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Turn Your NEAT On

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Turn Your NEAT On

Remember the lemur in the animated film Madagascar singing, “I like to move it, move it…”? Dr. James Levine, a professor of medicine at the Mayo Clinic has been saying the same thing for years. His research proves that small amounts of movement have big effects on metabolism.

How is it that some people seem to be able to eat whatever they want and not gain weight? To answer that question, Dr. Levine took lean and obese people who were self-proclaimed couch potatoes and overfed them for 8 weeks. The people were fitted with “magic” underwear that monitored their every movement, day and night. He found that people who were able to switch on their NEAT did not gain fat when they were overfed. People who didn’t turn on their NEAT gained 10 times more fat.

What is NEAT? NEAT stands for “non-exercise activity thermogenesis” and is the level of activity that is a bit above lying on that couch but below exercise. NEAT is:

  • Walking
  • Standing
  • Talking
  • Fidgeting
  • Playing a musical instrument
  • Shopping
  • Laughing

Did you know that people who are obese move 2.5 hours less per day compared to lean individuals?  That means they burn 350 calories less per day. Moving more like a lean person without eating less could mean losing 36 pounds in a year!

Obesity is an epidemic in America that affects both adults and children. Here are some alarming facts that might help get you and your family moving:

  • 1/3 of children and teens (age 2-19) are overweight or obese
  • An average of 2.5 hours a day is spent on passive forms of entertainment (computer games, TV)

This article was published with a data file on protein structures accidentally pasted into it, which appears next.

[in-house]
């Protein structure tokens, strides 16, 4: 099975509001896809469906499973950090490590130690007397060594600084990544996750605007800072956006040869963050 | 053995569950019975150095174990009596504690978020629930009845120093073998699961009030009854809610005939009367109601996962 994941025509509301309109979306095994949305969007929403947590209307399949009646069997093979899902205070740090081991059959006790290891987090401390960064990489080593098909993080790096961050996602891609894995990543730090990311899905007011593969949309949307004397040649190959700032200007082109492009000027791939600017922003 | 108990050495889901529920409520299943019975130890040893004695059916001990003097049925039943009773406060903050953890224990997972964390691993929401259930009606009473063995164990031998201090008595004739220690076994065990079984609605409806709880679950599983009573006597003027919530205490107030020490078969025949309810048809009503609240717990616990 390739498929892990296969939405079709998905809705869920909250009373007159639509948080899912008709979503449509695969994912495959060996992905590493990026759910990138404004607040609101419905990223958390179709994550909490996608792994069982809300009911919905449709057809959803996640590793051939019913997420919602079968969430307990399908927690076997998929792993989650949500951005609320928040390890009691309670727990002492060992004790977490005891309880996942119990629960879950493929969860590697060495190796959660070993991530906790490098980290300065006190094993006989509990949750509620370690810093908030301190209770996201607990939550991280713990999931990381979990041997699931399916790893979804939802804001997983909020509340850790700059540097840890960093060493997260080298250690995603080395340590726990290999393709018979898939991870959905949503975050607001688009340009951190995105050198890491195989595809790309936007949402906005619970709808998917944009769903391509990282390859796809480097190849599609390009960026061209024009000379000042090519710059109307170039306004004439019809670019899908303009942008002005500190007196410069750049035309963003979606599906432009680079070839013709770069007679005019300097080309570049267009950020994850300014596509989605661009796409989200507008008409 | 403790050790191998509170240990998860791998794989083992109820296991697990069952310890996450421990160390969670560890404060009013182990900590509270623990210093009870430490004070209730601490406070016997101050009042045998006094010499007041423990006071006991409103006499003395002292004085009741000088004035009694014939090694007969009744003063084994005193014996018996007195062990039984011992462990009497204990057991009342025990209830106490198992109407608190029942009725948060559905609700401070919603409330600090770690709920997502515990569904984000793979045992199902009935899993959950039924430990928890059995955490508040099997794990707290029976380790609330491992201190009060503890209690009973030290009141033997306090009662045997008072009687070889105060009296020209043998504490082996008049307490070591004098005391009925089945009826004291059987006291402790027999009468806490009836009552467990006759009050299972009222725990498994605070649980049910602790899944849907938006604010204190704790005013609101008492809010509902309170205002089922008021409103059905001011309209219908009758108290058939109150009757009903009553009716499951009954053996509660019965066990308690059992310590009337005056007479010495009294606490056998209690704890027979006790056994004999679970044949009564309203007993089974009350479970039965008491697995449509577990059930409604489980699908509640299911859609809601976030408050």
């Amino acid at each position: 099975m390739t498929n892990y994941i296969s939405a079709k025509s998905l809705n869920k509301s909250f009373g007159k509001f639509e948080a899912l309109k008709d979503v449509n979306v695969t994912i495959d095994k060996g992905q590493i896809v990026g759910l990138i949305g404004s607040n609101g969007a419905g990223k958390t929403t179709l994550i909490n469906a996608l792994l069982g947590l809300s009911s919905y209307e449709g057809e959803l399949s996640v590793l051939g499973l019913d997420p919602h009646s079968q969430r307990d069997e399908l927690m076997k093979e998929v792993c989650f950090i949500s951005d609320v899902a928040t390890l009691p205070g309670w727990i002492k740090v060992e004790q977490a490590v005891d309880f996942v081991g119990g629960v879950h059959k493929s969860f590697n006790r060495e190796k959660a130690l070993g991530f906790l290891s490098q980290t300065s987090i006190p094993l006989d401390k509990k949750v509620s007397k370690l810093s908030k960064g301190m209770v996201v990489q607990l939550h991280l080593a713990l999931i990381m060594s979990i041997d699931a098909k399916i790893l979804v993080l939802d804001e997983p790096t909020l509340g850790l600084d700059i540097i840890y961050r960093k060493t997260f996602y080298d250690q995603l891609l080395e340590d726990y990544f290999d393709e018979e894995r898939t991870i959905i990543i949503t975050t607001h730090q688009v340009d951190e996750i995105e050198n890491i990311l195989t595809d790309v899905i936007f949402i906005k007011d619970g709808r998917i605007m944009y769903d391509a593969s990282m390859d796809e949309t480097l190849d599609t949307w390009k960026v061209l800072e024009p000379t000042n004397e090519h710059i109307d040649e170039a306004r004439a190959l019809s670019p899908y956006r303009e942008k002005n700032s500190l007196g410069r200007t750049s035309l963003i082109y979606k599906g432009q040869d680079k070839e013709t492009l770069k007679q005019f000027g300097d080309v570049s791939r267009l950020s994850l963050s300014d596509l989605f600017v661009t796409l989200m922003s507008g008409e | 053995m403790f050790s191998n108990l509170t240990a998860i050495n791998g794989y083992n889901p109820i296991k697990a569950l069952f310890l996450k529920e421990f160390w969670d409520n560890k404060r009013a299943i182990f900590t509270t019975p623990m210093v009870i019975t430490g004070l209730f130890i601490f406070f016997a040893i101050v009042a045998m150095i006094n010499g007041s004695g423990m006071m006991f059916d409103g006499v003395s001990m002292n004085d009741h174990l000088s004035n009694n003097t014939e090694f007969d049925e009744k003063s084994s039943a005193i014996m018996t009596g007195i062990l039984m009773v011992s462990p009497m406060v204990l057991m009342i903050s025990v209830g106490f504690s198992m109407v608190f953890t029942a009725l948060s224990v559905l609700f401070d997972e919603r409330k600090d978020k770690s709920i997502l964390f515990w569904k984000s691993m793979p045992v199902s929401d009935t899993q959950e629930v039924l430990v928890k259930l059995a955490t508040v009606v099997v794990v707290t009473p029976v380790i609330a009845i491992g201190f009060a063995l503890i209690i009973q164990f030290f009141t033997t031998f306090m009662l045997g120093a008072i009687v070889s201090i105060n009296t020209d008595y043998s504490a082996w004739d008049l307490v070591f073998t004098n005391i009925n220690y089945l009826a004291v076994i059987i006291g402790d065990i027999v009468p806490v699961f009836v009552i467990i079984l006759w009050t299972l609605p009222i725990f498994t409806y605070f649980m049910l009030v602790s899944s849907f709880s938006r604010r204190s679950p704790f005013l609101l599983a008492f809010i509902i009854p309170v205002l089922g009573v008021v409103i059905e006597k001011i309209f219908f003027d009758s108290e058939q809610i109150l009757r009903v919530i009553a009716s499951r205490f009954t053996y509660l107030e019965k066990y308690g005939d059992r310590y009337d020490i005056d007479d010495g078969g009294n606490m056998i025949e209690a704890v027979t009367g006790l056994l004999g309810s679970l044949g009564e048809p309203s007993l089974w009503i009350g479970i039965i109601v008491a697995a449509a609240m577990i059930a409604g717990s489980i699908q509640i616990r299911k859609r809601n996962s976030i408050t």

• The current generation of children may not live as long as their parents because of early childhood obesity

NEAT might be the easiest way to stay lean or even lose weight – here are a few things you can try to turn your NEAT on:

  • Take the stairs instead of the elevator/escalator
  • Stand up whenever the phone rings and stay standing while you talk – pacing is even better!
  • Play with your kids -tag, hide and seek, kick ball. Play baseball with your family, but have everyone run the bases when the batter hits the ball
  • If you play computer/video games, use those that require movement
  • Have your kids move/dance/jump during commercial breaks
  • Walk around the mall

Check out more ideas in our Fitness and Wellness Section.

 


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About the Author

Rachelle Bross PhD, RD is a Registered Dietitian with dual Doctorate in Nutrition. She specializes in clinical nutrition and research. Currently, she is the Nutrition Research Manager at Los Angeles Biomedical Research Institute.


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